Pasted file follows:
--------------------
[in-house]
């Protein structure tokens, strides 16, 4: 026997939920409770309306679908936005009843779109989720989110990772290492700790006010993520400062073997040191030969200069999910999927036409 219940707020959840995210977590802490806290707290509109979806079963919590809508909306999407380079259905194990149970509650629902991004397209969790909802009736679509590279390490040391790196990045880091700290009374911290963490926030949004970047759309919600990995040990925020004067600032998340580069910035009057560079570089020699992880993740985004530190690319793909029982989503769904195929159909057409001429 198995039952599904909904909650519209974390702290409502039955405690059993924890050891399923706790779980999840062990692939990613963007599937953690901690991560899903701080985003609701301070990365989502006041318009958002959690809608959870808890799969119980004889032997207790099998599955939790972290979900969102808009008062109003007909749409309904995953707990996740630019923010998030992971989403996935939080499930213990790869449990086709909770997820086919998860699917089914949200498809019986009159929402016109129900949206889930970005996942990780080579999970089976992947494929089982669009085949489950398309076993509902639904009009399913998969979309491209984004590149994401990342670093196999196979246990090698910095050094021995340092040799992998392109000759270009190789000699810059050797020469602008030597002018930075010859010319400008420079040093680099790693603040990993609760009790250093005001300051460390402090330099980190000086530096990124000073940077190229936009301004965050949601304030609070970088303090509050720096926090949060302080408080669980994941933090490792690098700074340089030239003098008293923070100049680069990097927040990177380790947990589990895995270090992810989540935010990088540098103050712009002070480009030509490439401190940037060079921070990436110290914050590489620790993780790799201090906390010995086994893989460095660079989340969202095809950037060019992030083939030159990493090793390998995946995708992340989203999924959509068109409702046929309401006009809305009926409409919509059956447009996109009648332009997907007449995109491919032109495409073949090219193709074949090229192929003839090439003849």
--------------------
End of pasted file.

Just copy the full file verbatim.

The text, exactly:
[in-house]
């Protein structure tokens, strides 16, 4: 026997939920409770309306679908936005009843779109989720989110990772290492700790006010993520400062073997040191030969200069999910999927036409 219940707020959840995210977590802490806290707290509109979806079963919590809508909306999407380079259905194990149970509650629902991004397209969790909802009736679509590279390490040391790196990045880091700290009374911290963490926030949004970047759309919600990995040990925020004067600032998340580069910035009057560079570089020699992880993740985004530190690319793909029982989503769904195929159909057409001429 198995039952599904909904909650519209974390702290409502039955405690059993924890050891399923706790779980999840062990692939990613963007599937953690901690991560899903701080985003609701301070990365989502006041318009958002959690809608959870808890799969119980004889032997207790099998599955939790972290979900969102808009008062109003007909749409309904995953707990996740630019923010998030992971989403996935939080499930213990790869449990086709909770997820086919998860699917089914949200498809019986009159929402016109129900949206889930970005996942990780080579999970089976992947494929089982669009085949489950398309076993509902639904009009399913998969979309491209984004590149994401990342670093196999196979246990090698910095050094021995340092040799992998392109000759270009190789000699810059050797020469602008030597002018930075010859010319400008420079040093680099790693603040990993609760009790250093005001300051460390402090330099980190000086530096990124000073940077190229936009301004965050949601304030609070970088303090509050720096926090949060302080408080669980994941933090490792690098700074340089030239003098008293923070100049680069990097927040990177380790947990589990895995270090992810989540935010990088540098103050712009002070480009030509490439401190940037060079921070990436110290914050590489620790993780790799201090906390010995086994893989460095660079989340969202095809950037060019992030083939030159990493090793390998995946995708992340989203999924959509068109409702046929309401006009809305009926409409919509059956447009996109009648332009997907007449995109491919032109495409073949090219193709074949090229192929003839090439003849």